Restoring, preserving and enhancing ecosystems related to agriculture and forestry.

Promoting resource efficiency and supporting the shift towards a low carbon and climate resilient economy in agriculture, food and forestry sectors.

Promoting social inclusion, poverty reduction and economic development in rural areas.

9.4 The RDP must include at least 30% of EU funding on measures to protect and enhance the environment and at least 5% through the local delivery mechanism known as the LEADER approach.

9.5 Defra will manage the next RDP. A proportion of RDP funds in England will be channelled through an EU growth programme along with the EU structural funds, with Local Enterprise Partnerships determining how that funding is used. This element of RDP funding will be used specifically in rural areas for building knowledge and skills; funding new and developing micro, small and medium sized business; funding small scale renewable and broadband Investments; and support for tourism activities.

9.6 We believe that rural development offers the best use of taxpayers’ money under the CAP. It provides crucial funding that helps improve the environment, improve farmers’ competitiveness and grow the rural economy. We are already committed to spend over £2bn in the next RDP on multi-annual agri-environment and forestry agreements signed up under the current programme.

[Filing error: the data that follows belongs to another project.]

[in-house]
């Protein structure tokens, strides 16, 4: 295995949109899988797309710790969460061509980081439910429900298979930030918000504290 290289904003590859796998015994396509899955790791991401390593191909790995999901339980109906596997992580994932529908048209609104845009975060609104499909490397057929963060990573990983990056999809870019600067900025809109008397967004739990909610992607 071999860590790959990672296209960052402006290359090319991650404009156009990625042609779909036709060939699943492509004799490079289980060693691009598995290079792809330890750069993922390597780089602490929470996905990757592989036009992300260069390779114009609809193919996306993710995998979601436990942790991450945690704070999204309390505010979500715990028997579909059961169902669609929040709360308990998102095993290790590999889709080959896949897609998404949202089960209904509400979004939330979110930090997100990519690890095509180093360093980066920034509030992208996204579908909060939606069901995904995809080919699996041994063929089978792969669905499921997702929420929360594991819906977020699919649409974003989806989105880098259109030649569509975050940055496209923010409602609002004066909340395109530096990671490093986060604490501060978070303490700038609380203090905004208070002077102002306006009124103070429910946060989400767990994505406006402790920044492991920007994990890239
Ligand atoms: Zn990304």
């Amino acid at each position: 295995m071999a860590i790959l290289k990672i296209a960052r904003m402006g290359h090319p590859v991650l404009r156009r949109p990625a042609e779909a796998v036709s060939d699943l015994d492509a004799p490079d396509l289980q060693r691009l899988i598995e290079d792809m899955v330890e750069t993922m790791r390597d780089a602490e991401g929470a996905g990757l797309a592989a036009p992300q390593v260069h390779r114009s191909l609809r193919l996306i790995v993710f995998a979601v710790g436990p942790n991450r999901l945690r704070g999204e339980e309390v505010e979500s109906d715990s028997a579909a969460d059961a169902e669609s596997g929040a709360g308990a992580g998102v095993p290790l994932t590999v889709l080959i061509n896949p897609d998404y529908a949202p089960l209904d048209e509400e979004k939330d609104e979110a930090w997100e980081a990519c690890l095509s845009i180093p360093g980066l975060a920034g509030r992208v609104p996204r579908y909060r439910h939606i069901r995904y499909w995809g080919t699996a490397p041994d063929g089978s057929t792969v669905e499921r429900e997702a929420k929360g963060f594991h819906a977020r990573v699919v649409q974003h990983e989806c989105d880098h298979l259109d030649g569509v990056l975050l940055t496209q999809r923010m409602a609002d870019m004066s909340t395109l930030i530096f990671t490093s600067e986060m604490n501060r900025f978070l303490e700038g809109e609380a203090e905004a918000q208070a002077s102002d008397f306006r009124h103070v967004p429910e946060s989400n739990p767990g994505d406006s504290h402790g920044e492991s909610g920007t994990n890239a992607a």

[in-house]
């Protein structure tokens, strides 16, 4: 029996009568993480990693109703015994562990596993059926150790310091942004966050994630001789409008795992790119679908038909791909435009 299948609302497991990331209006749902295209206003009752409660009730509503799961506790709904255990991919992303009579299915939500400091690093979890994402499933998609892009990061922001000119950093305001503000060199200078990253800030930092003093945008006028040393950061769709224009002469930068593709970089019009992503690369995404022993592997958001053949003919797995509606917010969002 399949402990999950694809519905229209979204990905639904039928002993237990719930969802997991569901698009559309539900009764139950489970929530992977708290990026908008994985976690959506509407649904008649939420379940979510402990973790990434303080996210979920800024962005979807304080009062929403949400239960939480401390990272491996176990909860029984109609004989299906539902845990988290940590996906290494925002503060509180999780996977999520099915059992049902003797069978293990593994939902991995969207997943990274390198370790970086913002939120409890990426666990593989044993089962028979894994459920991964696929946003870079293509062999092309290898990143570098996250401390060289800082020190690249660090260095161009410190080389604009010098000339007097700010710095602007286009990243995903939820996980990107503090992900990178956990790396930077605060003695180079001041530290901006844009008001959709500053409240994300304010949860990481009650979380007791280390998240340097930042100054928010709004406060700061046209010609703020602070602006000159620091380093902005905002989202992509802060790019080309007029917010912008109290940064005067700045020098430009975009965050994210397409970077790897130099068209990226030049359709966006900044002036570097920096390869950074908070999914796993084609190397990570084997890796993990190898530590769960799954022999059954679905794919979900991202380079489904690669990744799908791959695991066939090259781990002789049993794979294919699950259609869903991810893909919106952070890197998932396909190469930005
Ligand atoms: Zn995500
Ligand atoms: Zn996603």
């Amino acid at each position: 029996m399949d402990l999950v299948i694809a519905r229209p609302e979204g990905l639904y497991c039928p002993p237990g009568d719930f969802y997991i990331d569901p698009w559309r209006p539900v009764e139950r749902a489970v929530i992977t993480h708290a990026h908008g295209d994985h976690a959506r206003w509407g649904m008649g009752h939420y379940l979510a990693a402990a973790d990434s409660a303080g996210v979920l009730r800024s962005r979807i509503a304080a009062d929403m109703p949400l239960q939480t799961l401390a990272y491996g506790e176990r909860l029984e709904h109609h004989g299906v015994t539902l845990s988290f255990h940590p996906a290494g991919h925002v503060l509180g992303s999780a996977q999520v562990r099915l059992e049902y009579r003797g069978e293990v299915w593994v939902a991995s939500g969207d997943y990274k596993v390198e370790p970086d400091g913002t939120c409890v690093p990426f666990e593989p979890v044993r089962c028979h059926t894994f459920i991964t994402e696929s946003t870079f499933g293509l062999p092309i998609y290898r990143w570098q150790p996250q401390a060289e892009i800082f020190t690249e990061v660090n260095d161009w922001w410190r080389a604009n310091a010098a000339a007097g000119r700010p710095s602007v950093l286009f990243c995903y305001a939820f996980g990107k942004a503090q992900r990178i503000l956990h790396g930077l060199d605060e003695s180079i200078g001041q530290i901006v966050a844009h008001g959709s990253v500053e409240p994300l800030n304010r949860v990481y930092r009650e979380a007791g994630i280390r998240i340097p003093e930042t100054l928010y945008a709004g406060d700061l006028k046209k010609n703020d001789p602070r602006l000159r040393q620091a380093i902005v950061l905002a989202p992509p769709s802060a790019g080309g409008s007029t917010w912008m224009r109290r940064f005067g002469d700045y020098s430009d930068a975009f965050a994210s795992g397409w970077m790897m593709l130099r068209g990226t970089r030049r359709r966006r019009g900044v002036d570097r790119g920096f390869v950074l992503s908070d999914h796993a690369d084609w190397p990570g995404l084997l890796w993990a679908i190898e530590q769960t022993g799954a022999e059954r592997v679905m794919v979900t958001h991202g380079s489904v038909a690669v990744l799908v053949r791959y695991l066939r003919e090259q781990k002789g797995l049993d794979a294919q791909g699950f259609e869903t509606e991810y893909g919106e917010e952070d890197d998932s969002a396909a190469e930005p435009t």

9.7 The Government believes that rewarding farmers for the environmental goods they provide is a much better use of taxpayers’ money than providing direct income support. Transferring funding to rural development would also increase the ability to deliver improvements in the productivity and longer term competitiveness of UK agriculture and to help grow the rural economy in England. We therefore welcome the flexibility to transfer up to 15% of funds from Pillar 1 to Pillar 2. This is one of the key issues that we will be formally consulting on. It is one of the factors that will determine the available budget in England, along with the allocation of CAP funds between England, Northern Ireland, Scotland and Wales.